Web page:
The fasting and other Lenten rituals Christians practice take seriously the coming of Easter and what it represents. We are reminding ourselves to not only prepare for that momentous day on the Christian calendar, but also to try to make a serious effort at transformation, turning away from things in the past that have kept us from being our best.
In this way, Lent and Easter are about resurrection. And not just the resurrection of Jesus, which Easter certainly is about, but also about the transformation and resurrection of each of us which Easter continues to be about.
Lent often has this sort of dark patina to it. There's a sense that we must dwell on sins; that we have done much wrong and must be very penitent, because with Adam's sin we somehow all became unworthy. But it's not true, we are not unworthy at all.
The whole point of Jesus' teaching, life, death and resurrection is not that we are unworthy, but the very opposite, we are worthy. That's what the "For God so loved the world" part of John 3:16 is all about. Jesus did not do what he did - and God did do what God did- that first Holy Week because we have no worth; quite the opposite. What happened, happened because we were and are worth it. We are worthy.
Spring is for much of the world the season of transformation from the dark stark cold of winter to the bright green warmth and renewal of life. Lent too can be understood as a season of hope. There is a hope offered of spring-like renewal in us through Christianity, the following of Jesus' Way. Have we made mistakes? Yes. Are some of them big? Yes. Have we made worse mistakes or more than others? Probably some yes, some, no. But the past - whatever it is - cannot hold us down.
We should regret and we must work to not repeat mistakes. All the talk of ashes and rebirth at Lent reminds us that we can choose to place all those mistakes on the ash heap of time and from this moment onward arise like a phoenix in a new life.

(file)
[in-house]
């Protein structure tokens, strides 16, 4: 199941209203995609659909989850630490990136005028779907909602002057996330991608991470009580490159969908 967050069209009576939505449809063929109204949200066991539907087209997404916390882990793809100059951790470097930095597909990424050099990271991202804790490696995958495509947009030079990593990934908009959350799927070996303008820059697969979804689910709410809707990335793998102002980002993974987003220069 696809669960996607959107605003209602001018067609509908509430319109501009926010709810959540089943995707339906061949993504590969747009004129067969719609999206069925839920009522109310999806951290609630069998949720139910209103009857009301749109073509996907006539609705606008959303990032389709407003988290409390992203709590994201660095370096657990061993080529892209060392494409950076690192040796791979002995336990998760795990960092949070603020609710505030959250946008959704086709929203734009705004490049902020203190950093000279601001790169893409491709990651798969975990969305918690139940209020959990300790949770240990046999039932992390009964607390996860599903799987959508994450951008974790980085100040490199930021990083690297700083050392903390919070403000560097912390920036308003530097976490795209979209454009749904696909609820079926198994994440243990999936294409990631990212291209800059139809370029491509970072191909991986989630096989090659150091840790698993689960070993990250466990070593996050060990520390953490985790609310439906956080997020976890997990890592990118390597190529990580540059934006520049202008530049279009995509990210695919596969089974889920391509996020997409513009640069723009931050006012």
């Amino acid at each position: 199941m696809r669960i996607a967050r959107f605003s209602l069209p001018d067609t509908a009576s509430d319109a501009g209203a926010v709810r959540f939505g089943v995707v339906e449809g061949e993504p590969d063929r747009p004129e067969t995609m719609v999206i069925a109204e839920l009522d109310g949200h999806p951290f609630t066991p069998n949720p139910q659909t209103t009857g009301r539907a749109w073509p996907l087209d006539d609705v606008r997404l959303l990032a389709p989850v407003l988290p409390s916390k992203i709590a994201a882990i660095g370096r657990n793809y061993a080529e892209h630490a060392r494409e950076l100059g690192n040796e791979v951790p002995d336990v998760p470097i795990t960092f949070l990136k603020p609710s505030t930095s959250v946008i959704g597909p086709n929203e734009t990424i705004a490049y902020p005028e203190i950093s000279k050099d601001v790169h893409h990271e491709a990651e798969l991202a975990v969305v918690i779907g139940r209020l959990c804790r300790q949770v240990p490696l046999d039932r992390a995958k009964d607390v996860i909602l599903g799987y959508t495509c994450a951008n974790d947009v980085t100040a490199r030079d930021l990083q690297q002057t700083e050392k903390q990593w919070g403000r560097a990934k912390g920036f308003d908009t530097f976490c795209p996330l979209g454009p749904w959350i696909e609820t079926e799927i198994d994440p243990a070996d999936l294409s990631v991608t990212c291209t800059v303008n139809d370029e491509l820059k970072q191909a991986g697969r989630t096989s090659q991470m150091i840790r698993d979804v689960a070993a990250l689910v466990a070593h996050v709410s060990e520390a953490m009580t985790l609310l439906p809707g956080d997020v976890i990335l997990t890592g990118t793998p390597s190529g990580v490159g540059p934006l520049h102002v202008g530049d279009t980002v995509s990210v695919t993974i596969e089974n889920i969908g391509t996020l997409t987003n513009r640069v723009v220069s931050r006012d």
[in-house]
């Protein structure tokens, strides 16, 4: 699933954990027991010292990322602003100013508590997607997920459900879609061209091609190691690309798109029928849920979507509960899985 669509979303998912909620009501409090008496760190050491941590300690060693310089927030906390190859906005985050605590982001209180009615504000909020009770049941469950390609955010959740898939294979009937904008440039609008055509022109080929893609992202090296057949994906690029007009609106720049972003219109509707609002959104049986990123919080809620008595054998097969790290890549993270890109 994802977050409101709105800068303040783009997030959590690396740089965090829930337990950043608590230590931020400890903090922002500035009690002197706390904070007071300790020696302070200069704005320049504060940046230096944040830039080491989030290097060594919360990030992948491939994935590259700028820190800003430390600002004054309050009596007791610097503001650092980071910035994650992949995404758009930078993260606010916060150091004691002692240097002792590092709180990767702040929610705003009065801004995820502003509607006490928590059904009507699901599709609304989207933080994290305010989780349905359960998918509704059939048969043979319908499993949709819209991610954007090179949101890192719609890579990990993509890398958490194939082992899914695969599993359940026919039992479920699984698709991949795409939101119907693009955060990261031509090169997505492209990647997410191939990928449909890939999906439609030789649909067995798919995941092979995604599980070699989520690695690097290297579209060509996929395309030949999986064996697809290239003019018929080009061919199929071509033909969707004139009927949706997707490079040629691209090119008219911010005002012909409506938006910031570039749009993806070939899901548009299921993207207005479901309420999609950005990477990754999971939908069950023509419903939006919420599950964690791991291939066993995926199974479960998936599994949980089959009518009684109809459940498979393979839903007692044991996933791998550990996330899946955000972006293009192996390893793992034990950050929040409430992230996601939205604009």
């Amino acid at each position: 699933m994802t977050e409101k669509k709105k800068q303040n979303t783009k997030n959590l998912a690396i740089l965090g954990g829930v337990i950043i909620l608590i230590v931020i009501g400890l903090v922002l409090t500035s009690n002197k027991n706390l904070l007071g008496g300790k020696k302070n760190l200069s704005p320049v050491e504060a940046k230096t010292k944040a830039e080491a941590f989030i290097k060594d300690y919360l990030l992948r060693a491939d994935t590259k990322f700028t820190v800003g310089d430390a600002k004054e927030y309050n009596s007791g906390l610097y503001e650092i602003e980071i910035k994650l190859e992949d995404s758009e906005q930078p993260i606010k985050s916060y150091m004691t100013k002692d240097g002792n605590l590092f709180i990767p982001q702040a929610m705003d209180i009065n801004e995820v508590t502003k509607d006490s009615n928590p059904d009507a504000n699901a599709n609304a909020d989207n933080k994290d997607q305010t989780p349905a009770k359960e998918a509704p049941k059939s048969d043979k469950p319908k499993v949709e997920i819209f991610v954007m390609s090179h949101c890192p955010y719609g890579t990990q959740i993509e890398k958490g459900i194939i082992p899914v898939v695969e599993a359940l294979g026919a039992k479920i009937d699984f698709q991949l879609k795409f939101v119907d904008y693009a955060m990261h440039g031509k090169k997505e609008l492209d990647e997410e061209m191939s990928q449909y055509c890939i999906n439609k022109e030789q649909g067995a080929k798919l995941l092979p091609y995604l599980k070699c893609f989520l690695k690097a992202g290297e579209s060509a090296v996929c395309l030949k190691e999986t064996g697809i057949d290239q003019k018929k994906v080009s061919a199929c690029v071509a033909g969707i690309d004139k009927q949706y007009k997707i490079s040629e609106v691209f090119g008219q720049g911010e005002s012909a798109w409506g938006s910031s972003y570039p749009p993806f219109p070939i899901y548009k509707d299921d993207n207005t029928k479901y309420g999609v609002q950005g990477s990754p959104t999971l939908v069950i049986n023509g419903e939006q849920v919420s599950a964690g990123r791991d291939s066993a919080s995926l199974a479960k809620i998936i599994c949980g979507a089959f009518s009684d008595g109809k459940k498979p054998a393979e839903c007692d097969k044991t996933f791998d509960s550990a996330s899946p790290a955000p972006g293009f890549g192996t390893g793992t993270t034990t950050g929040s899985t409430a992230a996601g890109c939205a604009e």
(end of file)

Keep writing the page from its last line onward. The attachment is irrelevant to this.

Lent is the time of year when we reflect on that pile of ashes and Jesus' way - our way - out of it. That reflection can be disturbing, it can be humbling, but it is not because we are unworthy, it is because we are worthy of living a better life with more of Love, the God of Jesus, in it.
Jesus lived a life that tragically ended. Rome and even Jesus' followers thought his death on the cross meant that his body would return to earth, ashes to ashes. But like a phoenix, he arose from those ashes and lives on. He lives on in us. Here and now.
The church is the Body of Christ, and each of us are called to look inward and find the Christ within us and bring it out to the world as best we can, as much as we can, in each moment that we can.
There is another metaphor for the hope this season focuses on, the diamond. Ashes are carbon, and carbon is the very thing that creation in a certain way turns to diamonds. Lent is about the diamond Jesus' life is for us. It is also about how we can make diamonds of our life from whatever pile of ashes we find our self in this moment.
We are all diamonds in the making. Lent is a time when we give deep and meaningful thought to the truth and hope of that good news.
The Rev. Scott Elliott is the pastor at Riviera United Church of Christ in Palm Bay. Visit Riviera UCC's website at rivieraucc.org.